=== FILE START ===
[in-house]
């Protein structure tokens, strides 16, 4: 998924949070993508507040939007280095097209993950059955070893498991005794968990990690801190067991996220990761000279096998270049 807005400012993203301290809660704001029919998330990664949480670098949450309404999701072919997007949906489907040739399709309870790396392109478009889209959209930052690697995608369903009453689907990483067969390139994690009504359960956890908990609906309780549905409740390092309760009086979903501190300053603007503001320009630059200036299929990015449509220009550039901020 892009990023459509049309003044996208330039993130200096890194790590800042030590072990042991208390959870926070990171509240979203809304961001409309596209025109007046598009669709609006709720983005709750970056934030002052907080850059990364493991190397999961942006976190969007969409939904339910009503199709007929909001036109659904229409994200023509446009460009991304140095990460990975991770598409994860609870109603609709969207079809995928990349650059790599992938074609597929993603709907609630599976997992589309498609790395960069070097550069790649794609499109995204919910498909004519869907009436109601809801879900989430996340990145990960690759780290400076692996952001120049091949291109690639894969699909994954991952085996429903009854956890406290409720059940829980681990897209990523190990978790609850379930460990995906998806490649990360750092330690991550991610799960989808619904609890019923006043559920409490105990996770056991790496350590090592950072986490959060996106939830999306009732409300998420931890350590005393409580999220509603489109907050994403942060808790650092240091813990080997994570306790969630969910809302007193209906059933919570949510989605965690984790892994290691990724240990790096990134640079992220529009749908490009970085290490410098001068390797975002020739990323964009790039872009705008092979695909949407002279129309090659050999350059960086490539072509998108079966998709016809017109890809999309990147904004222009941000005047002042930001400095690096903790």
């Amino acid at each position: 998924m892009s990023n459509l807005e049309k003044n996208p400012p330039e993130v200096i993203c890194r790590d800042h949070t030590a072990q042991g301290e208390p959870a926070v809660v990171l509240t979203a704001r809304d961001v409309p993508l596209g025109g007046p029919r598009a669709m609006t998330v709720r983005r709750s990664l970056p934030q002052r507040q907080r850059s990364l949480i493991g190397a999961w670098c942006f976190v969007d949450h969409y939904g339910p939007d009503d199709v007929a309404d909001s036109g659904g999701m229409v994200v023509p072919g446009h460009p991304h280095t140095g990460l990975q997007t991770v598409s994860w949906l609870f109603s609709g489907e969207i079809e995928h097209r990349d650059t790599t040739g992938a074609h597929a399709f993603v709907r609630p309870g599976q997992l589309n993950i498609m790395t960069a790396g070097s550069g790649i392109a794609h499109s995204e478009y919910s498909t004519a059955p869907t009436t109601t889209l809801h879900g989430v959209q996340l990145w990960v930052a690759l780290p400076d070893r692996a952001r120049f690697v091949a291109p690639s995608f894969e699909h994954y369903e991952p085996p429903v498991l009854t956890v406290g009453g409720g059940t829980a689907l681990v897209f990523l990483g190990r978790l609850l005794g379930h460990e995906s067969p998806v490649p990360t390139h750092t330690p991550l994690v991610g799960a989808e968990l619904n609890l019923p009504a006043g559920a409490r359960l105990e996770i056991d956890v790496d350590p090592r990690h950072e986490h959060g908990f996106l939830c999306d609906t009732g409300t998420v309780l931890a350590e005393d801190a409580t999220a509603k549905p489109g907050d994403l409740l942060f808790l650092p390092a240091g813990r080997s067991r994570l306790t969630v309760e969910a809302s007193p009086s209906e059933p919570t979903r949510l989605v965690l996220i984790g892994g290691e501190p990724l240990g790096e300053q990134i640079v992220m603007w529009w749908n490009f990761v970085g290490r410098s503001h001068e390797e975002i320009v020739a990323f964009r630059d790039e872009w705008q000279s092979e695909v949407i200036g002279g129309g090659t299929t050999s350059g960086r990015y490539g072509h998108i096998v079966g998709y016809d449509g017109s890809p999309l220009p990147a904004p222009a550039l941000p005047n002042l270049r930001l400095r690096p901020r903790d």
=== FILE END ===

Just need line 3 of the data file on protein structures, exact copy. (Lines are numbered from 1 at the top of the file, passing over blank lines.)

């Amino acid at each position: 998924m892009s990023n459509l807005e049309k003044n996208p400012p330039e993130v200096i993203c890194r790590d800042h949070t030590a072990q042991g301290e208390p959870a926070v809660v990171l509240t979203a704001r809304d961001v409309p993508l596209g025109g007046p029919r598009a669709m609006t998330v709720r983005r709750s990664l970056p934030q002052r507040q907080r850059s990364l949480i493991g190397a999961w670098c942006f976190v969007d949450h969409y939904g339910p939007d009503d199709v007929a309404d909001s036109g659904g999701m229409v994200v023509p072919g446009h460009p991304h280095t140095g990460l990975q997007t991770v598409s994860w949906l609870f109603s609709g489907e969207i079809e995928h097209r990349d650059t790599t040739g992938a074609h597929a399709f993603v709907r609630p309870g599976q997992l589309n993950i498609m790395t960069a790396g070097s550069g790649i392109a794609h499109s995204e478009y919910s498909t004519a059955p869907t009436t109601t889209l809801h879900g989430v959209q996340l990145w990960v930052a690759l780290p400076d070893r692996a952001r120049f690697v091949a291109p690639s995608f894969e699909h994954y369903e991952p085996p429903v498991l009854t956890v406290g009453g409720g059940t829980a689907l681990v897209f990523l990483g190990r978790l609850l005794g379930h460990e995906s067969p998806v490649p990360t390139h750092t330690p991550l994690v991610g799960a989808e968990l619904n609890l019923p009504a006043g559920a409490r359960l105990e996770i056991d956890v790496d350590p090592r990690h950072e986490h959060g908990f996106l939830c999306d609906t009732g409300t998420v309780l931890a350590e005393d801190a409580t999220a509603k549905p489109g907050d994403l409740l942060f808790l650092p390092a240091g813990r080997s067991r994570l306790t969630v309760e969910a809302s007193p009086s209906e059933p919570t979903r949510l989605v965690l996220i984790g892994g290691e501190p990724l240990g790096e300053q990134i640079v992220m603007w529009w749908n490009f990761v970085g290490r410098s503001h001068e390797e975002i320009v020739a990323f964009r630059d790039e872009w705008q000279s092979e695909v949407i200036g002279g129309g090659t299929t050999s350059g960086r990015y490539g072509h998108i096998v079966g998709y016809d449509g017109s890809p999309l220009p990147a904004p222009a550039l941000p005047n002042l270049r930001l400095r690096p901020r903790d």